In this paper I focus on the role of generative models in explaining macrolevel dynamics. I argue that most macro-level dynamics of interest to sociologists are sufﬁciently complex to require the use of generative models, and that the under-formalized nature of sociological theory has hindered our efforts to properly explain many macro-level outcomes. To give substance to the general argument, I develop a model of network-based recruitment to a social movement which shows how the growth pattern of movements are likely to be inﬂuenced by the density of the social networks in which they are embedded.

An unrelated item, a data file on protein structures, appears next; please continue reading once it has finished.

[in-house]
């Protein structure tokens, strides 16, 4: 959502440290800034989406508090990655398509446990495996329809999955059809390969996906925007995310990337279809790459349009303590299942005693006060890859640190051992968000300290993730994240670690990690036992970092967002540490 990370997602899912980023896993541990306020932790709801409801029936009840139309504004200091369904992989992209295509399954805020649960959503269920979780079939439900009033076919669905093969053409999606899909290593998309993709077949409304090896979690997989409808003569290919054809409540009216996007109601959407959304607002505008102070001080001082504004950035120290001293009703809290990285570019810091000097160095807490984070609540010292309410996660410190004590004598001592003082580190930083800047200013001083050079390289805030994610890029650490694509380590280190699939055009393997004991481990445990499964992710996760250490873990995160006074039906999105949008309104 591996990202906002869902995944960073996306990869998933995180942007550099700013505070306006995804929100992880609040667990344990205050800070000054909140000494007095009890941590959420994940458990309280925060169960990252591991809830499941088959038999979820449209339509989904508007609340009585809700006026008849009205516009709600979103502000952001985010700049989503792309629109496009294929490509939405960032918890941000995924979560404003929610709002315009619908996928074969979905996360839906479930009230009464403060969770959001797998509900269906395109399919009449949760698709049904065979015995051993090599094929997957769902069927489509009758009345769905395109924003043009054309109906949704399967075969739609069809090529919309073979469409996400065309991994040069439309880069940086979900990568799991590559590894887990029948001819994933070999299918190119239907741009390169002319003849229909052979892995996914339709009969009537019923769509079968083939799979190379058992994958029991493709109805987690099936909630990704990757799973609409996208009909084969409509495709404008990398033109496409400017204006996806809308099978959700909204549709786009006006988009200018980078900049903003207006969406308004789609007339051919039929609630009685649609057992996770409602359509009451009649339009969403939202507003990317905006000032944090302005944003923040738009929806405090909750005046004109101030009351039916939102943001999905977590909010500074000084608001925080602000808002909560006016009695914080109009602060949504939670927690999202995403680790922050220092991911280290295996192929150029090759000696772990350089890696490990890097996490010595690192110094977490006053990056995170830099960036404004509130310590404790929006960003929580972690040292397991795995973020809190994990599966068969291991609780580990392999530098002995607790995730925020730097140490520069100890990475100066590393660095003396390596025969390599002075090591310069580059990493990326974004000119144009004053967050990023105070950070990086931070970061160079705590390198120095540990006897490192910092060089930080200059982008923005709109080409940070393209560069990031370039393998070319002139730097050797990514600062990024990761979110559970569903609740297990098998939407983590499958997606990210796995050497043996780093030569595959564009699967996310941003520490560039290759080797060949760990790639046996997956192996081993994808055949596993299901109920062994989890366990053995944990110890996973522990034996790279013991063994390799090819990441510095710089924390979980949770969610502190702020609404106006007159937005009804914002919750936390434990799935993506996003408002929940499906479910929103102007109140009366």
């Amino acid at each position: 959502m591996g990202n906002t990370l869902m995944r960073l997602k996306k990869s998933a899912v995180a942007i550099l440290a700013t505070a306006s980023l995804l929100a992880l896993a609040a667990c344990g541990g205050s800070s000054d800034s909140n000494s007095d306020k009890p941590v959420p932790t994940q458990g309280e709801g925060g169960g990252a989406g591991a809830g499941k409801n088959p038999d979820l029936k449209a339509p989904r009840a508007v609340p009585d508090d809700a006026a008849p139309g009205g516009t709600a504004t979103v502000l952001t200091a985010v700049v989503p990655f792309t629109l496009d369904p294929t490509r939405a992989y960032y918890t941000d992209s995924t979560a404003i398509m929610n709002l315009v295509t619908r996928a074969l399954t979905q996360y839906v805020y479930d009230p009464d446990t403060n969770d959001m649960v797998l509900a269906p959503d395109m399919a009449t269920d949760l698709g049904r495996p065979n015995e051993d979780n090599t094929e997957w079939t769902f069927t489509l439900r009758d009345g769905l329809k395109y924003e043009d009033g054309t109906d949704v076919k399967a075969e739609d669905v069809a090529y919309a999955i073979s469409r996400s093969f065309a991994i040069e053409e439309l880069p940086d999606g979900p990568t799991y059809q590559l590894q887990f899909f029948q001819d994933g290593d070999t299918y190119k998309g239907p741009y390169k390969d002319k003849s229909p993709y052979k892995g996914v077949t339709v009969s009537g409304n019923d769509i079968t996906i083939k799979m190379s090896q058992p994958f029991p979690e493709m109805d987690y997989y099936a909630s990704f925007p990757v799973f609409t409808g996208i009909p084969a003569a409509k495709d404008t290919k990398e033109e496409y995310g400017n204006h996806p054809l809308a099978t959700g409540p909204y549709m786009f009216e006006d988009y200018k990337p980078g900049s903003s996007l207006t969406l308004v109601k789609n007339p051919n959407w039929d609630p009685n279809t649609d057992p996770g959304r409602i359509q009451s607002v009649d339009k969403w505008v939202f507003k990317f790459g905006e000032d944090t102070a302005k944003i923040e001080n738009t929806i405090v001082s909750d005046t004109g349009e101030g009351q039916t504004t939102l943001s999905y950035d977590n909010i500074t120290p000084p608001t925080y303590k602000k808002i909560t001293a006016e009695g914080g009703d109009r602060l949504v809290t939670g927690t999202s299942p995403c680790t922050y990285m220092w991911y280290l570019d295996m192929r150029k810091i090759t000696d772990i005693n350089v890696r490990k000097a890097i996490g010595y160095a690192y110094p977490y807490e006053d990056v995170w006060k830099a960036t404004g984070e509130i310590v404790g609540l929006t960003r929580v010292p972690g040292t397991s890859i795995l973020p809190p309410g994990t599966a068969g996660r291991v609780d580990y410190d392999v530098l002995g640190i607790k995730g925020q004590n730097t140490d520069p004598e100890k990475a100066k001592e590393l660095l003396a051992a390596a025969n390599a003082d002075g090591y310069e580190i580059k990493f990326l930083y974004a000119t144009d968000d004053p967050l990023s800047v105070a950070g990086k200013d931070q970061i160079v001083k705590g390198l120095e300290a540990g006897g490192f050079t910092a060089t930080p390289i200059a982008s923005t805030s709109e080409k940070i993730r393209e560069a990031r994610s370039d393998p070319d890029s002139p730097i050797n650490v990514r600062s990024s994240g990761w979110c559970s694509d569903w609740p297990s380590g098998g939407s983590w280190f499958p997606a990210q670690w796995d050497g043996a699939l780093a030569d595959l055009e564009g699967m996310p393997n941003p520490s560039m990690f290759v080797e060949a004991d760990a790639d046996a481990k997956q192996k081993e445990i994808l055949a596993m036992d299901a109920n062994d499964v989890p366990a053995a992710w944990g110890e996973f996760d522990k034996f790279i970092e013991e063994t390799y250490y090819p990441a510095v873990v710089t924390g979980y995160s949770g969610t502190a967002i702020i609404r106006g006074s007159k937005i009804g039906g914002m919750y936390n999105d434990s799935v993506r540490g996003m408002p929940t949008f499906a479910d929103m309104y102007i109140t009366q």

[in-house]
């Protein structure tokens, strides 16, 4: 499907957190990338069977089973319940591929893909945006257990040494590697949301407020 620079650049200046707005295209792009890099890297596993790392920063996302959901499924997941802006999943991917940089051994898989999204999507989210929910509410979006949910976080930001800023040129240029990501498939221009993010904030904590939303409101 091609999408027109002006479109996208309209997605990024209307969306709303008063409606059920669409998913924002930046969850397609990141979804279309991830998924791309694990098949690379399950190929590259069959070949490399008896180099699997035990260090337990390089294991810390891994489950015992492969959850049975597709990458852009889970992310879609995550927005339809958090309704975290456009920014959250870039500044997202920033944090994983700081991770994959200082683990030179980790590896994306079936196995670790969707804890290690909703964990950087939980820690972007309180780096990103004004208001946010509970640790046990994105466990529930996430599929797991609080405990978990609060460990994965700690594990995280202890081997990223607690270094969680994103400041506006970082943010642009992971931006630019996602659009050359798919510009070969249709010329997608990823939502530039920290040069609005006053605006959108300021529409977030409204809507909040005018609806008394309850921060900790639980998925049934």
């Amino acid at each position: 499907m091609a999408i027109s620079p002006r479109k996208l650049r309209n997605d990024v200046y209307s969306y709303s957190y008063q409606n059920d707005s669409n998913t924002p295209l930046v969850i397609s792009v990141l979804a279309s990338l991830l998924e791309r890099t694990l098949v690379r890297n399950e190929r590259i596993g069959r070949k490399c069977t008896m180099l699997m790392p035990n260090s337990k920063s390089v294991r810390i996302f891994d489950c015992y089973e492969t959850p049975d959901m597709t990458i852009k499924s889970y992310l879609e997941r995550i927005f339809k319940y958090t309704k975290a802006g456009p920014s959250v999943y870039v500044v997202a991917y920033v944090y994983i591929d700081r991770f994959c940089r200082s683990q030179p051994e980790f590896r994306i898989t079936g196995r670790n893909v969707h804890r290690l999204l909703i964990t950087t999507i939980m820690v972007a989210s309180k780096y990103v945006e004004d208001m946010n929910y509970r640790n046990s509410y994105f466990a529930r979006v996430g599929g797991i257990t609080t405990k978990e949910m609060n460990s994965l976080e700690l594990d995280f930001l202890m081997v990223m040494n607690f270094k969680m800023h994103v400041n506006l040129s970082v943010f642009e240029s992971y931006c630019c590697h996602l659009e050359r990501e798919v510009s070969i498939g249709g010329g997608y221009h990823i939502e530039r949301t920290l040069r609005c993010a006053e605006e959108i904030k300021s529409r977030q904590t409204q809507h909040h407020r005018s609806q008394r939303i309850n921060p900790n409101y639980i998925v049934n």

I focus on the evolution of social movements and on the role of social networks in this process. I focus on this area because it is a substantively important area which is rich on micro-level ﬁndings and hypotheses but poor on generative models. I develop a model of network-based recruitment to a social movement and this model reveals results that could not easily have been anticipated without the aid of the formal model. To ensure that the abstract processes being analyzed correspond to real-world social processes, data on the evolution of a Swedish temperance movement is used to calibrate the theoretical model to reality.